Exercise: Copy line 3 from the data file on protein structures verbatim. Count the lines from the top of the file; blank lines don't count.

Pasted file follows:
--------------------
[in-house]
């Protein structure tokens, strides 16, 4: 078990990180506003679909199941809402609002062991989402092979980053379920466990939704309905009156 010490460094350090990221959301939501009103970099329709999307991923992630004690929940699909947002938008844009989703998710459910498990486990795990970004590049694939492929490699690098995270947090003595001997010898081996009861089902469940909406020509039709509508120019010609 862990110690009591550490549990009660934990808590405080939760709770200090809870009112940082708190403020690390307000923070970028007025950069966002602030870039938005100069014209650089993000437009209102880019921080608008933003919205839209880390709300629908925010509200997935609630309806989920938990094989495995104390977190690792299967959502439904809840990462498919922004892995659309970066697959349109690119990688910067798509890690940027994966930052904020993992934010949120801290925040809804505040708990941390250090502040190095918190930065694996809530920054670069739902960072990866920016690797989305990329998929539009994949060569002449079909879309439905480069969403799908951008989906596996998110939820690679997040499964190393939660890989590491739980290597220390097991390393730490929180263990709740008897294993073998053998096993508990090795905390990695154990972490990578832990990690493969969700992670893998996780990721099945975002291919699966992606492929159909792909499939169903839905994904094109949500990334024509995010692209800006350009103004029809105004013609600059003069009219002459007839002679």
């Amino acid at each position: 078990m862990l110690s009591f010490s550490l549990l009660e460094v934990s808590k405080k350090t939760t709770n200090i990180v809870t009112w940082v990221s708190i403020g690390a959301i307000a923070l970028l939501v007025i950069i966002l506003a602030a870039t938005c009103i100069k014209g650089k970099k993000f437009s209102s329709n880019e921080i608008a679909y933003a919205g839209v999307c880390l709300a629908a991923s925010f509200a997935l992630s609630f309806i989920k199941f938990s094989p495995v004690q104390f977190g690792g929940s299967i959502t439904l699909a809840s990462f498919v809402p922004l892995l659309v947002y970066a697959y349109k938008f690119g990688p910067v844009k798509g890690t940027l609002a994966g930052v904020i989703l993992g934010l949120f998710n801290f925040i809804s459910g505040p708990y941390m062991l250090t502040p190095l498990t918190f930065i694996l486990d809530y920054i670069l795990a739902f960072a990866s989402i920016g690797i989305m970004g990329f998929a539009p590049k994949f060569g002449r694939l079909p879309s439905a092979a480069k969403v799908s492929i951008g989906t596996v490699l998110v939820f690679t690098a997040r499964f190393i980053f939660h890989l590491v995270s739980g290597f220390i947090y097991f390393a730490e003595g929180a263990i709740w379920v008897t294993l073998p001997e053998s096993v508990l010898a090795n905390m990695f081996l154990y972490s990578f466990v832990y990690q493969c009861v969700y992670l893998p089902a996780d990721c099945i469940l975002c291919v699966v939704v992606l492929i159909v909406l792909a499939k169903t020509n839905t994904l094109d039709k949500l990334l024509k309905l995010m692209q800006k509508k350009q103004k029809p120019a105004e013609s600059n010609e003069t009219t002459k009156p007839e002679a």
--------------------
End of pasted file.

């Amino acid at each position: 078990m862990l110690s009591f010490s550490l549990l009660e460094v934990s808590k405080k350090t939760t709770n200090i990180v809870t009112w940082v990221s708190i403020g690390a959301i307000a923070l970028l939501v007025i950069i966002l506003a602030a870039t938005c009103i100069k014209g650089k970099k993000f437009s209102s329709n880019e921080i608008a679909y933003a919205g839209v999307c880390l709300a629908a991923s925010f509200a997935l992630s609630f309806i989920k199941f938990s094989p495995v004690q104390f977190g690792g929940s299967i959502t439904l699909a809840s990462f498919v809402p922004l892995l659309v947002y970066a697959y349109k938008f690119g990688p910067v844009k798509g890690t940027l609002a994966g930052v904020i989703l993992g934010l949120f998710n801290f925040i809804s459910g505040p708990y941390m062991l250090t502040p190095l498990t918190f930065i694996l486990d809530y920054i670069l795990a739902f960072a990866s989402i920016g690797i989305m970004g990329f998929a539009p590049k994949f060569g002449r694939l079909p879309s439905a092979a480069k969403v799908s492929i951008g989906t596996v490699l998110v939820f690679t690098a997040r499964f190393i980053f939660h890989l590491v995270s739980g290597f220390i947090y097991f390393a730490e003595g929180a263990i709740w379920v008897t294993l073998p001997e053998s096993v508990l010898a090795n905390m990695f081996l154990y972490s990578f466990v832990y990690q493969c009861v969700y992670l893998p089902a996780d990721c099945i469940l975002c291919v699966v939704v992606l492929i159909v909406l792909a499939k169903t020509n839905t994904l094109d039709k949500l990334l024509k309905l995010m692209q800006k509508k350009q103004k029809p120019a105004e013609s600059n010609e003069t009219t002459k009156p007839e002679a």